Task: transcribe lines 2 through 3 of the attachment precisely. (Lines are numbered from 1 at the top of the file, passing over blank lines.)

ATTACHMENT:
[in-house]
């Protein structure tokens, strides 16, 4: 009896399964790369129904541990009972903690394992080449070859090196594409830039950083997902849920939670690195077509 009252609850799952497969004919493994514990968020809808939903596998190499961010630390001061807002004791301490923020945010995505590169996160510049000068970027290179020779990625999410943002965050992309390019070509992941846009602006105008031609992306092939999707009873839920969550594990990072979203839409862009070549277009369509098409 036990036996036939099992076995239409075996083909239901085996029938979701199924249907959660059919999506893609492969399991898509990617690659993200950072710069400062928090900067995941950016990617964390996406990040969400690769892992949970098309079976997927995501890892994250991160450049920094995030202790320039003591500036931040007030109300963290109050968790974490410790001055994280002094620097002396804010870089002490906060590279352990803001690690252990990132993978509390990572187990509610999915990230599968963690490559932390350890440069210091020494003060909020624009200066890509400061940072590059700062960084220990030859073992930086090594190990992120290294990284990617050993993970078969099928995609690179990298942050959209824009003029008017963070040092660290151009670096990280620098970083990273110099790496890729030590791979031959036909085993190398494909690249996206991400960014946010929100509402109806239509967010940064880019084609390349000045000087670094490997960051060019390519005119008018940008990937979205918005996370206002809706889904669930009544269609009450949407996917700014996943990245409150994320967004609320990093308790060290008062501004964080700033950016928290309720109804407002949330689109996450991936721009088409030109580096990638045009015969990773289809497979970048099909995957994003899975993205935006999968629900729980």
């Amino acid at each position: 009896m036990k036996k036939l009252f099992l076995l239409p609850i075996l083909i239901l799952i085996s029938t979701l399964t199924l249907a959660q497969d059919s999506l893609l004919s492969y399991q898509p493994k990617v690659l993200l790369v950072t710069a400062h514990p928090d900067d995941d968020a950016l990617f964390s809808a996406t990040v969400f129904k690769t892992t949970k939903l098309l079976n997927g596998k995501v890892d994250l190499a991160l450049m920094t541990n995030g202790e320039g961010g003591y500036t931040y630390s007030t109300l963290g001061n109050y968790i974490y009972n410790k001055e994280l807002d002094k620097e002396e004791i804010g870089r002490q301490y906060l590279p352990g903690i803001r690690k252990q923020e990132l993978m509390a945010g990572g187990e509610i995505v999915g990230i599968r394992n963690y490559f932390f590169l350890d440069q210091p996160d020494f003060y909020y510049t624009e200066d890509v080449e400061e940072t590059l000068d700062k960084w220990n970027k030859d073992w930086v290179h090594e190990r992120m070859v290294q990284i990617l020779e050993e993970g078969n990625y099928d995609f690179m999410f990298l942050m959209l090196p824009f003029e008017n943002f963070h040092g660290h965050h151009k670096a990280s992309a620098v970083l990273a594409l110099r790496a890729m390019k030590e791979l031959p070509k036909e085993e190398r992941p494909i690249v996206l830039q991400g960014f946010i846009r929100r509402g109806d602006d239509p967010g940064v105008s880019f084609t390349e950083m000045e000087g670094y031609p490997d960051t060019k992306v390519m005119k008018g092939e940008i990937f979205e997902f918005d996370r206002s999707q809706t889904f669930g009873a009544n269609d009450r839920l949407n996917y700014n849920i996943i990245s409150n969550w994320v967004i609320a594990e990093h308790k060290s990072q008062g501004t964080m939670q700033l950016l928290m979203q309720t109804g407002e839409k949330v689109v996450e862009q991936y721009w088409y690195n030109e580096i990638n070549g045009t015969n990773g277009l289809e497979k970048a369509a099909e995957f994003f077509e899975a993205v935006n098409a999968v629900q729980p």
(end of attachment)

């Protein structure tokens, strides 16, 4: 009896399964790369129904541990009972903690394992080449070859090196594409830039950083997902849920939670690195077509 009252609850799952497969004919493994514990968020809808939903596998190499961010630390001061807002004791301490923020945010995505590169996160510049000068970027290179020779990625999410943002965050992309390019070509992941846009602006105008031609992306092939999707009873839920969550594990990072979203839409862009070549277009369509098409 036990036996036939099992076995239409075996083909239901085996029938979701199924249907959660059919999506893609492969399991898509990617690659993200950072710069400062928090900067995941950016990617964390996406990040969400690769892992949970098309079976997927995501890892994250991160450049920094995030202790320039003591500036931040007030109300963290109050968790974490410790001055994280002094620097002396804010870089002490906060590279352990803001690690252990990132993978509390990572187990509610999915990230599968963690490559932390350890440069210091020494003060909020624009200066890509400061940072590059700062960084220990030859073992930086090594190990992120290294990284990617050993993970078969099928995609690179990298942050959209824009003029008017963070040092660290151009670096990280620098970083990273110099790496890729030590791979031959036909085993190398494909690249996206991400960014946010929100509402109806239509967010940064880019084609390349000045000087670094490997960051060019390519005119008018940008990937979205918005996370206002809706889904669930009544269609009450949407996917700014996943990245409150994320967004609320990093308790060290008062501004964080700033950016928290309720109804407002949330689109996450991936721009088409030109580096990638045009015969990773289809497979970048099909995957994003899975993205935006999968629900729980």
């Amino acid at each position: 009896m036990k036996k036939l009252f099992l076995l239409p609850i075996l083909i239901l799952i085996s029938t979701l399964t199924l249907a959660q497969d059919s999506l893609l004919s492969y399991q898509p493994k990617v690659l993200l790369v950072t710069a400062h514990p928090d900067d995941d968020a950016l990617f964390s809808a996406t990040v969400f129904k690769t892992t949970k939903l098309l079976n997927g596998k995501v890892d994250l190499a991160l450049m920094t541990n995030g202790e320039g961010g003591y500036t931040y630390s007030t109300l963290g001061n109050y968790i974490y009972n410790k001055e994280l807002d002094k620097e002396e004791i804010g870089r002490q301490y906060l590279p352990g903690i803001r690690k252990q923020e990132l993978m509390a945010g990572g187990e509610i995505v999915g990230i599968r394992n963690y490559f932390f590169l350890d440069q210091p996160d020494f003060y909020y510049t624009e200066d890509v080449e400061e940072t590059l000068d700062k960084w220990n970027k030859d073992w930086v290179h090594e190990r992120m070859v290294q990284i990617l020779e050993e993970g078969n990625y099928d995609f690179m999410f990298l942050m959209l090196p824009f003029e008017n943002f963070h040092g660290h965050h151009k670096a990280s992309a620098v970083l990273a594409l110099r790496a890729m390019k030590e791979l031959p070509k036909e085993e190398r992941p494909i690249v996206l830039q991400g960014f946010i846009r929100r509402g109806d602006d239509p967010g940064v105008s880019f084609t390349e950083m000045e000087g670094y031609p490997d960051t060019k992306v390519m005119k008018g092939e940008i990937f979205e997902f918005d996370r206002s999707q809706t889904f669930g009873a009544n269609d009450r839920l949407n996917y700014n849920i996943i990245s409150n969550w994320v967004i609320a594990e990093h308790k060290s990072q008062g501004t964080m939670q700033l950016l928290m979203q309720t109804g407002e839409k949330v689109v996450e862009q991936y721009w088409y690195n030109e580096i990638n070549g045009t015969n990773g277009l289809e497979k970048a369509a099909e995957f994003f077509e899975a993205v935006n098409a999968v629900q729980p």